Having sewn a lot of hand knits, various types of bought sweater knits, and machine knits there are all sorts of tips and tricks that you can pick up along the way of experimenting.
The fine, stretchy and loosely knitted fabrics can be the most troublesome, but can look fabulous if you take the trouble with some prep.
Do use narrow cotton tape along shoulders and back neck edges.  Sometimes a narrow elastic is used.
Also applying narrow strips of lightweight fusible interfacing to the edges that will be stitched is a good thing.  It stabilises the edges for wearing as well as for helping to control the edge when you're stitching.

Experiment with -
lightweight fusible interfacing - cut 1cm wide strips and fuse to the edges.
tearaway stabiliser strip underneath
tearaway stabiliser strip sandwich (on top and underneath) - love this method for controlling compression of the knit and preventing stretch.
washaway stabiliser sandwich - ideal for preventing the needle or the toe of the presser foot catching on a loop of yarn, also helps to prevent the stitches sinking into the yarn and tightening.
painting edges with gloop and letting them dry before stitching  (gloop = all the leftover pieces of your water soluble stabiliser kept in a jar and then dissolved into gloop)

Have a play and discover what works for you.

« Last Edit: March 02, 2017, 14:32:21 PM by Morgan »


Re: Sewing up a knitted cardigan by machine
« Reply #4 on: March 02, 2017, 18:57:38 PM »
Thank you ladies for all the info.
of course you knitted swatches didn't you, hahaha
Yep, hahaha. Near enough's good enough.  ;)

I don't mind sewing up too much, but I've always wondered if there was a quicker way. I put a zip in the last one by machine (DH likes his zip-front cardies, and so do I - no button band to mess with) and it didn't work too badly, so maybe I should give it a proper go.


Re: Sewing up a knitted cardigan by machine
« Reply #5 on: March 03, 2017, 20:05:59 PM »
I've never used a sewing machine to sew up my knitting projects but I have altered knitted jumpers on the machine with good results. I must try using the machine as I hate making up garments.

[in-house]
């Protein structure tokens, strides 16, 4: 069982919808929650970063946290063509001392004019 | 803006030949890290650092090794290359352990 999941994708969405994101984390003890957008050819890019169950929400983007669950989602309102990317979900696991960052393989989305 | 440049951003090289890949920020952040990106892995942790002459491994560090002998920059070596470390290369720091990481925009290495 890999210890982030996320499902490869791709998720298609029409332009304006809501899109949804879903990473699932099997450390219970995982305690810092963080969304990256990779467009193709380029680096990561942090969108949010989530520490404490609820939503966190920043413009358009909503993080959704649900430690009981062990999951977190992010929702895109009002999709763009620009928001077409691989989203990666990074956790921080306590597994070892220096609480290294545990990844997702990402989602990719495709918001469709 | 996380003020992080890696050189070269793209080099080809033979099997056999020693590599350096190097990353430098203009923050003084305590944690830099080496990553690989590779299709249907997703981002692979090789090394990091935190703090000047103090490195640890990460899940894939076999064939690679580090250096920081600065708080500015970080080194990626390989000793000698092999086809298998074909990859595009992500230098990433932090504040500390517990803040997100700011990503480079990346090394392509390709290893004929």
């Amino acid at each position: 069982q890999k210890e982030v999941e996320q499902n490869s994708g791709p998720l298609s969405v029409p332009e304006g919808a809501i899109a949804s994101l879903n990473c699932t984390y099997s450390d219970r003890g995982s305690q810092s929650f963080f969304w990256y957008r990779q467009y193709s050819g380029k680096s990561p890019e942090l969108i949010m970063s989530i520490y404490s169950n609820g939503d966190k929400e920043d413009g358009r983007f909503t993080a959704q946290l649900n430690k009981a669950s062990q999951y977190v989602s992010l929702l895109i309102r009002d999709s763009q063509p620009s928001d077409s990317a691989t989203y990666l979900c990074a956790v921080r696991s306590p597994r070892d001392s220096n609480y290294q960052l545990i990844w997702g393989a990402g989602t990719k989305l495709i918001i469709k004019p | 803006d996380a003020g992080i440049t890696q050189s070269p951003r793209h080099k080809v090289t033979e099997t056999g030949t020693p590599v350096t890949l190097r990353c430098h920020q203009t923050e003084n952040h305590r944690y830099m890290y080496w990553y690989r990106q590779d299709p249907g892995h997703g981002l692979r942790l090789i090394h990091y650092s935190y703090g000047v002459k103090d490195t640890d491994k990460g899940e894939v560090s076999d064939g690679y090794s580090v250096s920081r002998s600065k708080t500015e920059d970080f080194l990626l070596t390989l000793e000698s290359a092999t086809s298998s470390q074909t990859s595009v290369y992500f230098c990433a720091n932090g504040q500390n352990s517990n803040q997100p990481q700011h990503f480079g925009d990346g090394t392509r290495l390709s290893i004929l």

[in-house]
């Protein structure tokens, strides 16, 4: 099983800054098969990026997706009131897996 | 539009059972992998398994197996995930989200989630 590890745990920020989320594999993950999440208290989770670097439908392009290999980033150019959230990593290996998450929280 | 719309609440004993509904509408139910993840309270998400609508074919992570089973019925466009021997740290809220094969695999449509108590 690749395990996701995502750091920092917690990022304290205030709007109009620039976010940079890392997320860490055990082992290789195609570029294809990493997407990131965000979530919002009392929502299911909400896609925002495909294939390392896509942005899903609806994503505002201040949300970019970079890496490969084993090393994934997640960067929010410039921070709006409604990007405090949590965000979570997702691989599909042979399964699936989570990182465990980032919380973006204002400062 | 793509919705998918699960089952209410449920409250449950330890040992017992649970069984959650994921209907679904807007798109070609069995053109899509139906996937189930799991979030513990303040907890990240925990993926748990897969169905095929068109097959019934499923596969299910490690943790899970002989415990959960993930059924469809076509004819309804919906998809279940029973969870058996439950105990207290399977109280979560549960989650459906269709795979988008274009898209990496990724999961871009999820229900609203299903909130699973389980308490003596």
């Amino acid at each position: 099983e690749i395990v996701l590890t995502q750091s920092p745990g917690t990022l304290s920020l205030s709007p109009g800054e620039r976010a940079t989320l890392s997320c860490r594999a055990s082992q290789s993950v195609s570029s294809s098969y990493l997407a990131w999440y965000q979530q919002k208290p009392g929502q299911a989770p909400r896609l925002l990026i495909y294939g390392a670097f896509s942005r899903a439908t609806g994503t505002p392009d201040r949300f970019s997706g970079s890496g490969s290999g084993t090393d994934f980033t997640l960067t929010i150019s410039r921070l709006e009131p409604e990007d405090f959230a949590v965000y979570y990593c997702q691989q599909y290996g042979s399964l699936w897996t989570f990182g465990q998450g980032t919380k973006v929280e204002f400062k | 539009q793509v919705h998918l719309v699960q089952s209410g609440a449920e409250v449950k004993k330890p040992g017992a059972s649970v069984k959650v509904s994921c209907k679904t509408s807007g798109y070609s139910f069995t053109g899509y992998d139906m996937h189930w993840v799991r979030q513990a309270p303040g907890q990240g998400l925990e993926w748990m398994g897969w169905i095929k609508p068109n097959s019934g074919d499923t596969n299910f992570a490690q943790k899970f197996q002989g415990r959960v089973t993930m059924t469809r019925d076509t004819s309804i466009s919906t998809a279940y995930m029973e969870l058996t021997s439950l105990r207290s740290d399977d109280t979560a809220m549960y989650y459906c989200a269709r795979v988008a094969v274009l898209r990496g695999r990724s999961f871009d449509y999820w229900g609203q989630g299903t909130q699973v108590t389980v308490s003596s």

At leisure on the leisure penninsula


Re: Sewing up a knitted cardigan by machine
« Reply #6 on: March 06, 2017, 21:10:49 PM »
I knit so slowly I don't have to sew up much anyway LOL but that is a great thought. Thank you.
A happy herd of vintage machines - mostly Singers.


Re: Sewing up a knitted cardigan by machine
« Reply #7 on: March 26, 2017, 17:10:38 PM »
I have found that if you can match the stitch length to the row gauge on your knitting it gives a very good finish.
crooknees - buried under a mountain of fabric and yarn.


Re: Sewing up a knitted cardigan by machine
« Reply #8 on: March 26, 2017, 17:51:44 PM »
A good few years ago I went on a guided tour around a knitwear factory in Nottingham.
G H Hurt & Son   They make lacy shawls and scarves (Prince George had one or more shawls from there, and we were told the Queen had a dozen for Prince Charles!).

They were made in continuous strips of lace knitting and then a very nimble woman used a sewing machine (an overlocker I think) to cut them into individual pieces and secure the ends.  After that they were wetted and stretched out over frames with nails sticking up and allowed to dry.  That made the edges scalloped.

The scarf I have is mohair, very fine singles yarn about the thickness of regular Sew All, and there appears to be a thicker yarn running inside the overlocking.

Sorry about the poor quality of the photos.
Brenda.  My machines are: Caroline a Singer 201K-3 born 1940, Thirza a Featherweight 221K born 1949, Azilia a Singer 201K born 1957 and Vera, a Husqvarna 350 SewEasy about 20 years old. Also Bernina 1150 overlocker and Elna 444 Coverstitcher.